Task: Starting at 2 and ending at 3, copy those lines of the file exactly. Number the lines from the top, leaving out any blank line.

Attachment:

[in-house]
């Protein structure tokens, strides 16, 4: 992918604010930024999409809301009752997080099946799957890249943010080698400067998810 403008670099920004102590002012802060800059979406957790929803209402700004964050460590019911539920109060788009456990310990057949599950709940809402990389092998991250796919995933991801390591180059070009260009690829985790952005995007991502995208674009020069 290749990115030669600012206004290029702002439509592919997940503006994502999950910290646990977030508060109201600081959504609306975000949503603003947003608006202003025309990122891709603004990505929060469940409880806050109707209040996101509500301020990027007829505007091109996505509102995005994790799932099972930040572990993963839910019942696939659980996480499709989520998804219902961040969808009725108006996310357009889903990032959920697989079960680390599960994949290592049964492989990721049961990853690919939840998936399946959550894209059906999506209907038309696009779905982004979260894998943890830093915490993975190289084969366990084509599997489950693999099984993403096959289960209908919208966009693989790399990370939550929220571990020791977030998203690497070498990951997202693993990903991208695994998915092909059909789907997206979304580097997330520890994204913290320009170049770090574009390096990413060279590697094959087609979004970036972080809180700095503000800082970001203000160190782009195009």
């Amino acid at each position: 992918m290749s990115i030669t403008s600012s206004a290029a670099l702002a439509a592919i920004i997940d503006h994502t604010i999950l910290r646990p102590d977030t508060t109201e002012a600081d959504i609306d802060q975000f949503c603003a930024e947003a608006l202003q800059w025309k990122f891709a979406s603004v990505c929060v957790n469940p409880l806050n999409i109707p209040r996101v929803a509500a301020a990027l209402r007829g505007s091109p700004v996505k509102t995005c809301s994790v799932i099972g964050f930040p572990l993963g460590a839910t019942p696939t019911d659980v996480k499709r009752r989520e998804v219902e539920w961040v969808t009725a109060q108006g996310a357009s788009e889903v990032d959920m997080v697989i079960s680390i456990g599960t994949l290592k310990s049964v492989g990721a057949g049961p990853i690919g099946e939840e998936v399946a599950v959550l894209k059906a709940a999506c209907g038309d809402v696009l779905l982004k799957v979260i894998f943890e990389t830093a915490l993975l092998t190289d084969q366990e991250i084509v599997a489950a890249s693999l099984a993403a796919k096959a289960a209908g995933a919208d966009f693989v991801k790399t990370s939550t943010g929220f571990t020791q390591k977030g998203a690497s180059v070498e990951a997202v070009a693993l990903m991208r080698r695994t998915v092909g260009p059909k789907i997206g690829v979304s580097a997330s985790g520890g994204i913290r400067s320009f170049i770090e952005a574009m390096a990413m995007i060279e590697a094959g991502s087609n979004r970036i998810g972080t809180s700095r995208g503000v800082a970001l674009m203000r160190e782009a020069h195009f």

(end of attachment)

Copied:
């Protein structure tokens, strides 16, 4: 992918604010930024999409809301009752997080099946799957890249943010080698400067998810 403008670099920004102590002012802060800059979406957790929803209402700004964050460590019911539920109060788009456990310990057949599950709940809402990389092998991250796919995933991801390591180059070009260009690829985790952005995007991502995208674009020069 290749990115030669600012206004290029702002439509592919997940503006994502999950910290646990977030508060109201600081959504609306975000949503603003947003608006202003025309990122891709603004990505929060469940409880806050109707209040996101509500301020990027007829505007091109996505509102995005994790799932099972930040572990993963839910019942696939659980996480499709989520998804219902961040969808009725108006996310357009889903990032959920697989079960680390599960994949290592049964492989990721049961990853690919939840998936399946959550894209059906999506209907038309696009779905982004979260894998943890830093915490993975190289084969366990084509599997489950693999099984993403096959289960209908919208966009693989790399990370939550929220571990020791977030998203690497070498990951997202693993990903991208695994998915092909059909789907997206979304580097997330520890994204913290320009170049770090574009390096990413060279590697094959087609979004970036972080809180700095503000800082970001203000160190782009195009």
């Amino acid at each position: 992918m290749s990115i030669t403008s600012s206004a290029a670099l702002a439509a592919i920004i997940d503006h994502t604010i999950l910290r646990p102590d977030t508060t109201e002012a600081d959504i609306d802060q975000f949503c603003a930024e947003a608006l202003q800059w025309k990122f891709a979406s603004v990505c929060v957790n469940p409880l806050n999409i109707p209040r996101v929803a509500a301020a990027l209402r007829g505007s091109p700004v996505k509102t995005c809301s994790v799932i099972g964050f930040p572990l993963g460590a839910t019942p696939t019911d659980v996480k499709r009752r989520e998804v219902e539920w961040v969808t009725a109060q108006g996310a357009s788009e889903v990032d959920m997080v697989i079960s680390i456990g599960t994949l290592k310990s049964v492989g990721a057949g049961p990853i690919g099946e939840e998936v399946a599950v959550l894209k059906a709940a999506c209907g038309d809402v696009l779905l982004k799957v979260i894998f943890e990389t830093a915490l993975l092998t190289d084969q366990e991250i084509v599997a489950a890249s693999l099984a993403a796919k096959a289960a209908g995933a919208d966009f693989v991801k790399t990370s939550t943010g929220f571990t020791q390591k977030g998203a690497s180059v070498e990951a997202v070009a693993l990903m991208r080698r695994t998915v092909g260009p059909k789907i997206g690829v979304s580097a997330s985790g520890g994204i913290r400067s320009f170049i770090e952005a574009m390096a990413m995007i060279e590697a094959g991502s087609n979004r970036i998810g972080t809180s700095r995208g503000v800082a970001l674009m203000r160190e782009a020069h195009f």